Matsqui First Nation v Canada

The Supreme Court of British Columbia issued a decision on August 7, 2015 in <a href="" title="Matsqui First Nation v. Canada"><i>Matsqui First Nation v. Canada (Attorney General)</i></a>, dismissing an application from the Crown for exemption from mandatory mediation due to the impracticability of settlement.


In the underlying action, the Matsqui First Nation (MFN) is seeking a declaration of unjustified infringement of an Aboriginal right to fish salmon for domestic purposes within a specific area of the Fraser River. MFN contends that the Department of Fisheries and Oceans (DFO) infringed upon this fishing right during the 2010 season when licences were not issued. The MFN are seeking an award of damages to compensate for the unjustified infringement of their rights.

In its defence, the Crown asserts that the management of the Fraser River is an intricate process that includes a number of factors that require discretionary balancing, and that all of the MFN’s food, social, and ceremony needs with respect to salmon were met in the 2010 season. The Crown also puts the MFN to strict proof of the existence of an Aboriginal right to fish salmon in the area claimed.

Before trial, the Crown was issued a notice to mediate from the MFN, triggering a mandatory mediation process pursuant to s. 23(c) of British Columbia’s Notice to Mediate (General) Regulation. The Regulation states that mediation must take place if an official notice is given, and that the parties involved must have the authority to settle. The Crown claimed that mediation was impractical in this matter, due to the complexity of the issues and the lack of a “mandate” or authority for DFO to resolve claims involving the definition of a constitutional right or reconciliation between Aboriginal peoples and Crown sovereignty. The Crown therefore applied for an exemption from engaging in mediation.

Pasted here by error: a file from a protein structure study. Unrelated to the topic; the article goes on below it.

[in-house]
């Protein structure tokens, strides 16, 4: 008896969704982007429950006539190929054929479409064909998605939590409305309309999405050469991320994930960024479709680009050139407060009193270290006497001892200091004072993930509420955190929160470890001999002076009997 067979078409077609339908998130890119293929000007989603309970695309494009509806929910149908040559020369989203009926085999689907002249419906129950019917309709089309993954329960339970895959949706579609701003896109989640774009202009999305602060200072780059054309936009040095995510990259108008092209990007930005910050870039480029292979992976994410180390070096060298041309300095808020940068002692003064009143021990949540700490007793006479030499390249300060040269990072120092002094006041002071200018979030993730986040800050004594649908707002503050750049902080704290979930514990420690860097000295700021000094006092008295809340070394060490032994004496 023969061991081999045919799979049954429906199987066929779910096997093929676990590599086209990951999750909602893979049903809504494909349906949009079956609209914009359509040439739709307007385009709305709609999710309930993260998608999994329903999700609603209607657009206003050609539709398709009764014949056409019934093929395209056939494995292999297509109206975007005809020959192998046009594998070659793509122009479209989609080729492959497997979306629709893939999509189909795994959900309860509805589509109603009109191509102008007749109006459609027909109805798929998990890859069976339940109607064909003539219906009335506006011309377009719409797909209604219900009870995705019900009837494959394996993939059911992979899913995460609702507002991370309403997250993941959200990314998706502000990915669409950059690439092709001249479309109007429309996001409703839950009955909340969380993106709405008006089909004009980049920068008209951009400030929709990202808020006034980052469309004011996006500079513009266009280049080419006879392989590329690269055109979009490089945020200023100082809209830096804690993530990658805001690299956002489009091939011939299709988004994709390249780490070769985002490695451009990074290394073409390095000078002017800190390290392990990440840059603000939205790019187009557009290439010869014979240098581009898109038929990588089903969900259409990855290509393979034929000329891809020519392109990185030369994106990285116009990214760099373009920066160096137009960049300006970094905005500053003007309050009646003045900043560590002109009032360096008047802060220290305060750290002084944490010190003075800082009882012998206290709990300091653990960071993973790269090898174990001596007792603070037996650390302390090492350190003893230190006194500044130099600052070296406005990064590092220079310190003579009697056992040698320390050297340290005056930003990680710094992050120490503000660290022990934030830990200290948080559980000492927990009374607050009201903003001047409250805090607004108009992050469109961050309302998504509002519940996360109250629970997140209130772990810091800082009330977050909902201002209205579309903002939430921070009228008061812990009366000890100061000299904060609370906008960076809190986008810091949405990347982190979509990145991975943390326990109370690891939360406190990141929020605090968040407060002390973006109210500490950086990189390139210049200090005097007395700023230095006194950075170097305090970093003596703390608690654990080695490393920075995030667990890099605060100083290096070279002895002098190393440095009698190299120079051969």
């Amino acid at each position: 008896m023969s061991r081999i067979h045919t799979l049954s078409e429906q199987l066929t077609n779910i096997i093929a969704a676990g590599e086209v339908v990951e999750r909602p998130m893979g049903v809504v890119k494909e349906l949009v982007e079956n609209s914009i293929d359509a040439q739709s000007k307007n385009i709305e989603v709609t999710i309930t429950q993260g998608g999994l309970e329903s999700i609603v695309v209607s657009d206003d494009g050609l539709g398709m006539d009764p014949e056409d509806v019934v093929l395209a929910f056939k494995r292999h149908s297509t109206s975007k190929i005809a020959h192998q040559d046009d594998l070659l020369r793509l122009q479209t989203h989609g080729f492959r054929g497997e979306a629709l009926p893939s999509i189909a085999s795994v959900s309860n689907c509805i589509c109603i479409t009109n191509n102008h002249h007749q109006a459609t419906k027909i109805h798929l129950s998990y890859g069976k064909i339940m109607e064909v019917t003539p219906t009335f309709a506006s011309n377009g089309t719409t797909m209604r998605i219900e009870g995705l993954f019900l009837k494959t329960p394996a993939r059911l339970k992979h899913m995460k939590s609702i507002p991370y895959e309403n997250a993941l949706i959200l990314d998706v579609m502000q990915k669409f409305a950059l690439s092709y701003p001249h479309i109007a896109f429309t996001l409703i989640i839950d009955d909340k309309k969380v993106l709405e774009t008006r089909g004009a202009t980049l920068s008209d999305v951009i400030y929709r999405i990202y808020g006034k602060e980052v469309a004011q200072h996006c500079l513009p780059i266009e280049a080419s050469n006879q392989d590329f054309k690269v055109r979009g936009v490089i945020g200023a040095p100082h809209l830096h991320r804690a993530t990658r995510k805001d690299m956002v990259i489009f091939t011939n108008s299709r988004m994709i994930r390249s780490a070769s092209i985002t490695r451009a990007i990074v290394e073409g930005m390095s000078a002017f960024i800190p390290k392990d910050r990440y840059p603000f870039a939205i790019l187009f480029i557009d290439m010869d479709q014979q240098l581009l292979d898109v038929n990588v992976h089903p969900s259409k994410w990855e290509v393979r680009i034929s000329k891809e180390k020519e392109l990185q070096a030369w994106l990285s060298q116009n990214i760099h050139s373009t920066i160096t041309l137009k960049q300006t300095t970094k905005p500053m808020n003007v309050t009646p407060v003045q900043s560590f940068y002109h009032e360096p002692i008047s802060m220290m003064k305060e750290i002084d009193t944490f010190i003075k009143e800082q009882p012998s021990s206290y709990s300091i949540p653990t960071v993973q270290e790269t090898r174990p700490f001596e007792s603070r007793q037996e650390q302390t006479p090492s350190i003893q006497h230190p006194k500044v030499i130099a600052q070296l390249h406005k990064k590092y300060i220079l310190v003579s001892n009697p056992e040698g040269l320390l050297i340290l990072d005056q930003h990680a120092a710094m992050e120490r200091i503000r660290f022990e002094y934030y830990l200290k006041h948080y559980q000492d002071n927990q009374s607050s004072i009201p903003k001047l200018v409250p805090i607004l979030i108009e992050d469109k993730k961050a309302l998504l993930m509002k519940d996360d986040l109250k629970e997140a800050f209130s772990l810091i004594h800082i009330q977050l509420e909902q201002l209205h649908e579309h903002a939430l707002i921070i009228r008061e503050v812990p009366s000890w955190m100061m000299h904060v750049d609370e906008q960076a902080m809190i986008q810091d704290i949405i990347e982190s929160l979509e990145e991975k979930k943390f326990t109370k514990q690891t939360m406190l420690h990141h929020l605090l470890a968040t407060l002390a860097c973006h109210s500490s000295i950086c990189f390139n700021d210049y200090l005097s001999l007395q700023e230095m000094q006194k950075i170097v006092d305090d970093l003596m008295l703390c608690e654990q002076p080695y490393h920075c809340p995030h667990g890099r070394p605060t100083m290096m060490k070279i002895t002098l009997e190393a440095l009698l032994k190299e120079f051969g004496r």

Kent J held that mediation is an important process that should be encouraged. Mediation should not be seen as futile even if it appears that there is little possibility or room for concessions. While Kent J agreed that the claims in this case present formidable difficulties for mediation, he also contended that the mediation process could produce results not available through the court. He cited case law to the effect that a commitment of good faith from both parties in mediation can have the effect of reducing legal costs, trial time, and sometimes resolve the dispute outright.

Kent J referenced the fact that MFN was most likely aware that mediation would not provide a remedy involving the declaration of the Aboriginal right they sought to prove. Why then would they provide a notice for mediation? Kent J stated that there could be little harm in engaging in mediation and there was always the possibility that some creative solution or accommodations could come through the confidential exchange of information. If ratification of a settlement by higher powers in government was required, the process of mediation would still be integral to creating the possibility of some understanding or agreement between the parties. Even though the present case raised issues that could not ultimately be settled outside court due to their constitutional complexity, mediation provides an opportunity for settlements that may be distinct from the relief sought in litigation.